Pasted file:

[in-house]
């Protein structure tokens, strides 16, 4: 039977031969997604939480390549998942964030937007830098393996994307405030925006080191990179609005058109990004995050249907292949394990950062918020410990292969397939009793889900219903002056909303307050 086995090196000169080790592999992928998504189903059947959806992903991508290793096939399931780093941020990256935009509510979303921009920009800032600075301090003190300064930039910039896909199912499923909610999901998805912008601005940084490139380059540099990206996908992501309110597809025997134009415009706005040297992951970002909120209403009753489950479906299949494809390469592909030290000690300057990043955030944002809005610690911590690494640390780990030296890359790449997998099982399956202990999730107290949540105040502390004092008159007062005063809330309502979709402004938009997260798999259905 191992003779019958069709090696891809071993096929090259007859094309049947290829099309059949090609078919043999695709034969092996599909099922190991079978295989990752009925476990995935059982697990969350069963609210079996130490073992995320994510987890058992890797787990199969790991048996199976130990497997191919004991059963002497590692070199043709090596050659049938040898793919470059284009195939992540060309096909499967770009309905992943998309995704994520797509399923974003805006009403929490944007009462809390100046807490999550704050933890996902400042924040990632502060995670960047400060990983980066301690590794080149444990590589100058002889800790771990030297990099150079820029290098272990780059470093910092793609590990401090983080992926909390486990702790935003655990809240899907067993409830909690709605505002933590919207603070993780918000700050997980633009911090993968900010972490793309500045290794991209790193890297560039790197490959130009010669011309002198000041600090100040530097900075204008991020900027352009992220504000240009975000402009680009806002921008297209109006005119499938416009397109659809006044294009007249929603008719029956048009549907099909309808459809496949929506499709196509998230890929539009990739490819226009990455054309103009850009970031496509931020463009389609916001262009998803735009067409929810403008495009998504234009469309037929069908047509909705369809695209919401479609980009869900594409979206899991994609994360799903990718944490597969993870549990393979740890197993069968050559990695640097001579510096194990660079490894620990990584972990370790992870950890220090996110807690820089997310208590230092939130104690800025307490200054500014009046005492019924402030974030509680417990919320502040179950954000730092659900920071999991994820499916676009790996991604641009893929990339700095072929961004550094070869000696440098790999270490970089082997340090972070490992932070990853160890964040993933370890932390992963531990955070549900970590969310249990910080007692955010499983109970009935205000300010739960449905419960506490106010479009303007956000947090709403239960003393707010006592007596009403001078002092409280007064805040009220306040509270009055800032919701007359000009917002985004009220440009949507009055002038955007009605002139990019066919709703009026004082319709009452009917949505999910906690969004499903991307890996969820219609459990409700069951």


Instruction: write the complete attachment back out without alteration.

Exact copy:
[in-house]
């Protein structure tokens, strides 16, 4: 039977031969997604939480390549998942964030937007830098393996994307405030925006080191990179609005058109990004995050249907292949394990950062918020410990292969397939009793889900219903002056909303307050 086995090196000169080790592999992928998504189903059947959806992903991508290793096939399931780093941020990256935009509510979303921009920009800032600075301090003190300064930039910039896909199912499923909610999901998805912008601005940084490139380059540099990206996908992501309110597809025997134009415009706005040297992951970002909120209403009753489950479906299949494809390469592909030290000690300057990043955030944002809005610690911590690494640390780990030296890359790449997998099982399956202990999730107290949540105040502390004092008159007062005063809330309502979709402004938009997260798999259905 191992003779019958069709090696891809071993096929090259007859094309049947290829099309059949090609078919043999695709034969092996599909099922190991079978295989990752009925476990995935059982697990969350069963609210079996130490073992995320994510987890058992890797787990199969790991048996199976130990497997191919004991059963002497590692070199043709090596050659049938040898793919470059284009195939992540060309096909499967770009309905992943998309995704994520797509399923974003805006009403929490944007009462809390100046807490999550704050933890996902400042924040990632502060995670960047400060990983980066301690590794080149444990590589100058002889800790771990030297990099150079820029290098272990780059470093910092793609590990401090983080992926909390486990702790935003655990809240899907067993409830909690709605505002933590919207603070993780918000700050997980633009911090993968900010972490793309500045290794991209790193890297560039790197490959130009010669011309002198000041600090100040530097900075204008991020900027352009992220504000240009975000402009680009806002921008297209109006005119499938416009397109659809006044294009007249929603008719029956048009549907099909309808459809496949929506499709196509998230890929539009990739490819226009990455054309103009850009970031496509931020463009389609916001262009998803735009067409929810403008495009998504234009469309037929069908047509909705369809695209919401479609980009869900594409979206899991994609994360799903990718944490597969993870549990393979740890197993069968050559990695640097001579510096194990660079490894620990990584972990370790992870950890220090996110807690820089997310208590230092939130104690800025307490200054500014009046005492019924402030974030509680417990919320502040179950954000730092659900920071999991994820499916676009790996991604641009893929990339700095072929961004550094070869000696440098790999270490970089082997340090972070490992932070990853160890964040993933370890932390992963531990955070549900970590969310249990910080007692955010499983109970009935205000300010739960449905419960506490106010479009303007956000947090709403239960003393707010006592007596009403001078002092409280007064805040009220306040509270009055800032919701007359000009917002985004009220440009949507009055002038955007009605002139990019066919709703009026004082319709009452009917949505999910906690969004499903991307890996969820219609459990409700069951």